Prediabetes An Overview
What Is Prediabetes?
According to the CDC, 1 in 3 American adults are prediabetic.¹ Prediabetes is described as having high blood sugars that are not as high as if a person has been diagnosed with diabetes. The American Diabetes Association (ADA) puts more concrete numbers to the sentence above by saying a hemoglobin A1c (HgA1c or A1c) of 5.7-6.4% and/or a fasting blood sugar of 100-125 mg/dl would indicate a diagnosis of prediabetes.² Another way to describe prediabetes is impaired fasting glucose or impaired glucose tolerance. Essentially these mean your body has a hard time processing the sugar in your system.
Some risk factors or causes of developing prediabetes are as follows:
- Overweight and inactivity – overweight is diagnosed by having a BMI of 25-29.9. Remember to take BMI with a grain of salt as it does not take into account anything except your height and weight. Waist to hip ratio would be a better predictor of central fat mass gain, which can dictate increased risk of chronic diseases like diabetes. Physical activity helps manage our blood sugar levels among other things, so those that are more sedentary could be prone to higher blood sugar levels.
- As we get older the risk increases too, it is noted that at age 45 and above that risk goes up. Sometimes our bodies just stop working as well as before and they slow down certain processes like insulin secretion which helps with sugar uptake.
- Family history for sure plays into your risk as well. If you have an immediate family member that has a diagnosis of prediabetes or diabetes, your risk is increased. That’s not to say you will develop it, as lifestyle can have a huge impact on something like prediabetes and diabetes.
- If you are female and had gestational diabetes while pregnant, you also have an increased risk of developing prediabetes and diabetes after birth. Typically after birth your blood sugar levels return to normal, but making sure you maintain healthy habits will be important to lessen your risk of developing prediabetes and diabetes later.
- Did you know if you smoke you have a 30-40% higher chance of developing diabetes according to the CDC?¹ Also, the more you smoke the higher the risk.
- Unfortunately, certain races are more prone to developing prediabetes and diabetes as well, which again means making sure to maintain healthy habits to lessen the risk. If you fall into any of these categories you could have an increased risk of developing prediabetes or diabetes: African American, Hispanic or Latino, American Indian, Alaska Native, Pacific Islander, or Asian American.¹
Developing prediabetes doesn’t guarantee you will develop diabetes, but according to an ADA expert panel around 70% of people with prediabetes will develop diabetes.³ Don’t let that statistic get you down as there are some simple lifestyle changes you can implement to lower your risk, which will be discussed in upcoming blogs. Unfortunately, not a lot of people know they have prediabetes as there aren’t always symptoms. Some people do experience some of the similar symptoms of having diabetes such as very thirsty, increased hunger, increased urination, fatigue, blurry vision, slow healing, and tingling in extremities.⁴ However, with no symptoms a fair amount of people go undiagnosed until they have diabetes. Fasting blood sugars are part of a basic lab panel, complete metabolic panel, and would be a good idea to get checked once a year to cover your bases. If you have a family history of diabetes, it might be smart to check on your A1c yearly or every other year as well.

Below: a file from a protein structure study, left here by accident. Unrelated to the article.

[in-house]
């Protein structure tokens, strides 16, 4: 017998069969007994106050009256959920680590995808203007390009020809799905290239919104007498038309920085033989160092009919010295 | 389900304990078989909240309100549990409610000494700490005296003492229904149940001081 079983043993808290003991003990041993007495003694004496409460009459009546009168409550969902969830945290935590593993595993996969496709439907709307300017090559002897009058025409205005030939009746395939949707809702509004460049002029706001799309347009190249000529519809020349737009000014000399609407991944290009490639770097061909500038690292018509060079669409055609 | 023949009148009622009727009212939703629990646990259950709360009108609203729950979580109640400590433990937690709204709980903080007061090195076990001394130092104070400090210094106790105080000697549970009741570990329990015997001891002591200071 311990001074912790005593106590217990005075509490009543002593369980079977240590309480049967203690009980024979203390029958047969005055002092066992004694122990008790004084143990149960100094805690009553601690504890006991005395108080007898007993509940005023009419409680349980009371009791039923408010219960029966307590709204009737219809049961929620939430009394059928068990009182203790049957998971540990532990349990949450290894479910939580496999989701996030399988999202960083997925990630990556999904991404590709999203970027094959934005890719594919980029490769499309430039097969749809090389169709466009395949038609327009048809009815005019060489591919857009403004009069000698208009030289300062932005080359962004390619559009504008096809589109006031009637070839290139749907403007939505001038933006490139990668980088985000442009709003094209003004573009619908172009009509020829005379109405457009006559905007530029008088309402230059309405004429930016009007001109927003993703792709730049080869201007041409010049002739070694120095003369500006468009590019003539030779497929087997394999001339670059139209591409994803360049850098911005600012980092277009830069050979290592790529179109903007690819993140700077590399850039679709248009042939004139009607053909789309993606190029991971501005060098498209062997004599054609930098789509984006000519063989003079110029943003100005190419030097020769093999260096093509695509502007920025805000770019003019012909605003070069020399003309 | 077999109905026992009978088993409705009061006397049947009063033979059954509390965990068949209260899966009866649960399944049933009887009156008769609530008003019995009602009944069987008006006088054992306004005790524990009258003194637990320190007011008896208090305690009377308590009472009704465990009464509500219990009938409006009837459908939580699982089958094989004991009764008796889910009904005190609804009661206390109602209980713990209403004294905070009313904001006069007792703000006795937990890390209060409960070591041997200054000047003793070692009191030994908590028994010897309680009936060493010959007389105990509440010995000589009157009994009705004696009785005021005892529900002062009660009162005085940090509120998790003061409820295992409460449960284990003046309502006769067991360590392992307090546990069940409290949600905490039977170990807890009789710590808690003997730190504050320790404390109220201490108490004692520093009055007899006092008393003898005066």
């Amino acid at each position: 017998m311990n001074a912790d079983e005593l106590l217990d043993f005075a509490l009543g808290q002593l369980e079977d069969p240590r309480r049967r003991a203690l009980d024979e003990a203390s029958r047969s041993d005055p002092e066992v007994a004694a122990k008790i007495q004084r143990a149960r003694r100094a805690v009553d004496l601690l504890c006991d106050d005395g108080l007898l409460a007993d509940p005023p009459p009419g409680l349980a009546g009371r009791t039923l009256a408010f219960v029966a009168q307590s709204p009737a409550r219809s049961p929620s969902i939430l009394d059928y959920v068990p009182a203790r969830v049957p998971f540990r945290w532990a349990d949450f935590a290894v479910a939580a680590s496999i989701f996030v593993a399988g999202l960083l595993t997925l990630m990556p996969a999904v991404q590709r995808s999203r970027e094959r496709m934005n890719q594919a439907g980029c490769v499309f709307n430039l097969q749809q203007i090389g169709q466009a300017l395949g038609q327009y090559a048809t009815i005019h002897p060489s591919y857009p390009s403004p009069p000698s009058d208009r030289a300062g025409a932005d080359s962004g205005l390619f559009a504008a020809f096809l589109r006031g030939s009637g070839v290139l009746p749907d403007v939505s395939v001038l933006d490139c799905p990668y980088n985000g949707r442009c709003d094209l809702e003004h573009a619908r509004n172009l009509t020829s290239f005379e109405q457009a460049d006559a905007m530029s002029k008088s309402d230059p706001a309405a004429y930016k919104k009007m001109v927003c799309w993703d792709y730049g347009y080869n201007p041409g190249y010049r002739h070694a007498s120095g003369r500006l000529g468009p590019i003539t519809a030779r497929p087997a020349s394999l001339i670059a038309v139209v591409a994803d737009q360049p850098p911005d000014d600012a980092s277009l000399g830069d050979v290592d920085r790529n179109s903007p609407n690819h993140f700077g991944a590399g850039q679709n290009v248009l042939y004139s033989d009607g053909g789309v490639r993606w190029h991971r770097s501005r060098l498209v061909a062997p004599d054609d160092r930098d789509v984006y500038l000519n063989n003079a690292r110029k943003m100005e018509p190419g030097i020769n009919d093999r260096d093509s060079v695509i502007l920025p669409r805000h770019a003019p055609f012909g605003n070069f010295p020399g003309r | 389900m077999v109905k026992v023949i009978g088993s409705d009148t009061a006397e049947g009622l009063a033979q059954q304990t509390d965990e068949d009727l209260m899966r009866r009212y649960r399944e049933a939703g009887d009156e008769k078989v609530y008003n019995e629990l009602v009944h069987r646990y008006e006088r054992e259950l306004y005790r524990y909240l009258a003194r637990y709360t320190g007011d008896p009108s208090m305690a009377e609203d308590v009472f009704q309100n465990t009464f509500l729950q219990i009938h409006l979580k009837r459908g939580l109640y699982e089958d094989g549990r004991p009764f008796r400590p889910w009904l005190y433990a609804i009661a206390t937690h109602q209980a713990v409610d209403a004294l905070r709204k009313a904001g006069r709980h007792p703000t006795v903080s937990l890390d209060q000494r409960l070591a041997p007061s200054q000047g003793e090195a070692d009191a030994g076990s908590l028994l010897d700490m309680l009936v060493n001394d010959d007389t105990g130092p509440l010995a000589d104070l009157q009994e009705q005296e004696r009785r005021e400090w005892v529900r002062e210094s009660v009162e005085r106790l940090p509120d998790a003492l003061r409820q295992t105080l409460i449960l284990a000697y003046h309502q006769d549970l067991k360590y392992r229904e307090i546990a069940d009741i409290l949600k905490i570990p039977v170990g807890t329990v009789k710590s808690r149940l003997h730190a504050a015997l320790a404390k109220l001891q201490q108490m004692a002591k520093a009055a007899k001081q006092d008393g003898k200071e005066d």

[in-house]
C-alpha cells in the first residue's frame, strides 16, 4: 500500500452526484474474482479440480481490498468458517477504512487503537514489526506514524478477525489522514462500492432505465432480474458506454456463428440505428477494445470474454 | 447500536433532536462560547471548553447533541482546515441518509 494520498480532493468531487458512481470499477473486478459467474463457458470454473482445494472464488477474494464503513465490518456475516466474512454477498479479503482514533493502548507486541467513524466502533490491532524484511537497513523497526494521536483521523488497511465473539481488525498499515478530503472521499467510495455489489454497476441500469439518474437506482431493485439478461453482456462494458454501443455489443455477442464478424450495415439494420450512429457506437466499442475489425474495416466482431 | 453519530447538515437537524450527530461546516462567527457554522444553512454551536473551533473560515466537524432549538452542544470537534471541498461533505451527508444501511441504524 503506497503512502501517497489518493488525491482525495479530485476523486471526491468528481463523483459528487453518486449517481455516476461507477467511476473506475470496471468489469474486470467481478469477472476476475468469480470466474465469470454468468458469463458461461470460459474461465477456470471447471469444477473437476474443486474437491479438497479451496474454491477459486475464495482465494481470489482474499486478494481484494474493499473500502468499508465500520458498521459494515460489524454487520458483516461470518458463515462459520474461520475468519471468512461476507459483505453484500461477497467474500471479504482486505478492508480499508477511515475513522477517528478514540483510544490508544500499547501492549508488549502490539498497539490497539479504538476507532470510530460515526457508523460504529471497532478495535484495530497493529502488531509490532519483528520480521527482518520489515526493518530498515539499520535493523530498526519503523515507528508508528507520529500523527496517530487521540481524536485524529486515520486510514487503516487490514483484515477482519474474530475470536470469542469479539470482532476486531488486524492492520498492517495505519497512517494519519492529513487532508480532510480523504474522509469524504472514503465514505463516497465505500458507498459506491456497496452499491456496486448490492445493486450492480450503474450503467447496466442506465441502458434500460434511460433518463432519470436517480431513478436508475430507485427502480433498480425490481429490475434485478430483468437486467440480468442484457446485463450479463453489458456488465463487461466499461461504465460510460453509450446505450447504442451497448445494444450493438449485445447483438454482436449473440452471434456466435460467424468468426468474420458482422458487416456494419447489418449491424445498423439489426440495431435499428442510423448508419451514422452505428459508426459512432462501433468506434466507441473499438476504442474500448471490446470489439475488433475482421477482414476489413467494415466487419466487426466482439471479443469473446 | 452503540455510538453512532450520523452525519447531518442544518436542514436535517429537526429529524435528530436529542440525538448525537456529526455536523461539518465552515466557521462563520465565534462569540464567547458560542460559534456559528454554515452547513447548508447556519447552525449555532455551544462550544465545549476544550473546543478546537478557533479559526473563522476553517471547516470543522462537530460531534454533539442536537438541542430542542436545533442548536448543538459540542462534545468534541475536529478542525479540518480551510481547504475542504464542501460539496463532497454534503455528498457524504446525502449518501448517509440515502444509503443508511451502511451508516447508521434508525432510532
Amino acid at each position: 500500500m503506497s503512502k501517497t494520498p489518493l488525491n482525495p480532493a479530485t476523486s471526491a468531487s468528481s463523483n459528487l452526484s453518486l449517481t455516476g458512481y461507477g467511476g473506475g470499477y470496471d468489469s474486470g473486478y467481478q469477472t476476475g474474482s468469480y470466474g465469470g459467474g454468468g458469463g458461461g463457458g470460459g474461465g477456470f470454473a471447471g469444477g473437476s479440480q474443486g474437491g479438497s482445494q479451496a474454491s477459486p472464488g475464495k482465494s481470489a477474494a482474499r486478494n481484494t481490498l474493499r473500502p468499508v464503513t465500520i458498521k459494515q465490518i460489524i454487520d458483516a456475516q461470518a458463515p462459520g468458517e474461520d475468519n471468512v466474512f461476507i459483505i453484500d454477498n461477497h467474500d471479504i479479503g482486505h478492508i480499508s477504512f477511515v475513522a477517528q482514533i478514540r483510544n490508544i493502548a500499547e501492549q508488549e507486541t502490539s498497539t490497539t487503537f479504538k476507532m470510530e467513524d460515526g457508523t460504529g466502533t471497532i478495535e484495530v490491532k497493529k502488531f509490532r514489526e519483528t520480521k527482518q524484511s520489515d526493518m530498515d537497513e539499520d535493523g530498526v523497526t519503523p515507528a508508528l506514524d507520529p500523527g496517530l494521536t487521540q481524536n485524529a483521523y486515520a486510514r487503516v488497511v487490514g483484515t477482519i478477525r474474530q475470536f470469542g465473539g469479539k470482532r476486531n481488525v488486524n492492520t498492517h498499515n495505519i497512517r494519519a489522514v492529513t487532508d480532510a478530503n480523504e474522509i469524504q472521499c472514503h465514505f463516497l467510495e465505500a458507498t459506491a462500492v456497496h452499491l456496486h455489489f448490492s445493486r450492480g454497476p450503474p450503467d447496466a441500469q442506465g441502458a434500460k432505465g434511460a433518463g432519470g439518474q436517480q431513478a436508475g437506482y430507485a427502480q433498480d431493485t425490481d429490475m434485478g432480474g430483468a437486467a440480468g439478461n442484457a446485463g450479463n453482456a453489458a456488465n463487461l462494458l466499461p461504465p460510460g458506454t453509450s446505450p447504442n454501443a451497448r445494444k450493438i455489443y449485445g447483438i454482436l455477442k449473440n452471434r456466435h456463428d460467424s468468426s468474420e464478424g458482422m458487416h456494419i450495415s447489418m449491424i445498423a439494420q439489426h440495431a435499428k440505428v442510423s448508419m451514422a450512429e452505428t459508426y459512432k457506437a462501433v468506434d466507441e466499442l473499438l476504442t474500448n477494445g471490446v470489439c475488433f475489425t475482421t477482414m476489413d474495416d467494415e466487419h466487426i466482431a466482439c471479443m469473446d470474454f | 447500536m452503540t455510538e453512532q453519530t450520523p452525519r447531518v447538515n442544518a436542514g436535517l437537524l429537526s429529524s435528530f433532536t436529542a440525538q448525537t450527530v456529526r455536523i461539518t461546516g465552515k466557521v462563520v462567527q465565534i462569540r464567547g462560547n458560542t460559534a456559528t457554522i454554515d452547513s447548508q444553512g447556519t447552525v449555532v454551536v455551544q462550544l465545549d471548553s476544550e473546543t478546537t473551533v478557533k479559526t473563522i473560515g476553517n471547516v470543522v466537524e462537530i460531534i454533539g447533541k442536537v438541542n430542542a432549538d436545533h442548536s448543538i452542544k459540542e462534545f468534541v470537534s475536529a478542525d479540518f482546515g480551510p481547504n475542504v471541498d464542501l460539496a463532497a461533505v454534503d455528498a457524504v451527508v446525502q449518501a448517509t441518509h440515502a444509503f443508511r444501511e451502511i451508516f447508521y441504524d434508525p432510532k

Nutrition plays a pretty big role in prediabetes and can be one of the biggest factors that can help with not developing diabetes and/or reverse a prediabetic diagnosis. Blood sugar is mainly impacted by carbohydrates, such as fruits, vegetables, and grains, that we consume. Protein and fat have little to no impact on our blood sugar. If anything they tend to help our blood sugar control, because they take longer to digest, which means the carbohydrates you eat with the protein and/or fat take longer to enter the system. Imagine a steep roller coaster. That huge peak and valley are what tend to happen when you eat carbohydrates alone, but if you add in protein and/or fat that steep roller coaster becomes a hill. This is not to say we should cut all carbohydrates from the diet, but it would be a good idea to watch the quality and quantity of carbohydrates you are consuming.
One of the best ways to get more information on your diet and how you can help manage prediabetes is by meeting with a registered dietitian. A registered dietitian will be able to look at your specific diet, give recommendations to help you manage your prediabetes, and help you set goals to start implementing those recommendations. Simple diet changes and some other lifestyle changes can be very effective in treating prediabetes.
By Becky Rinehart RD LD